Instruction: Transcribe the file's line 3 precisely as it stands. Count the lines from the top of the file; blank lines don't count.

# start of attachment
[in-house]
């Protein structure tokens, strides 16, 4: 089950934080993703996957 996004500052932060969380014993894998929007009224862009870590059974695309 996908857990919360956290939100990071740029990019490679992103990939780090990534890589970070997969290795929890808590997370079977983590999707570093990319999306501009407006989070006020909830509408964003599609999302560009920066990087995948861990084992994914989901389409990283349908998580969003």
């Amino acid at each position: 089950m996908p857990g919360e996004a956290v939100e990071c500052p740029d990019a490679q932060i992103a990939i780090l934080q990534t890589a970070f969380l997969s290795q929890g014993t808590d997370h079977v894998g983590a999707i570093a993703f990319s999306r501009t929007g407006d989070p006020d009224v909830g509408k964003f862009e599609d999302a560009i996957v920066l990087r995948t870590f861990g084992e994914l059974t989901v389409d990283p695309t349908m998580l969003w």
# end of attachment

């Amino acid at each position: 089950m996908p857990g919360e996004a956290v939100e990071c500052p740029d990019a490679q932060i992103a990939i780090l934080q990534t890589a970070f969380l997969s290795q929890g014993t808590d997370h079977v894998g983590a999707i570093a993703f990319s999306r501009t929007g407006d989070p006020d009224v909830g509408k964003f862009e599609d999302a560009i996957v920066l990087r995948t870590f861990g084992e994914l059974t989901v389409d990283p695309t349908m998580l969003w």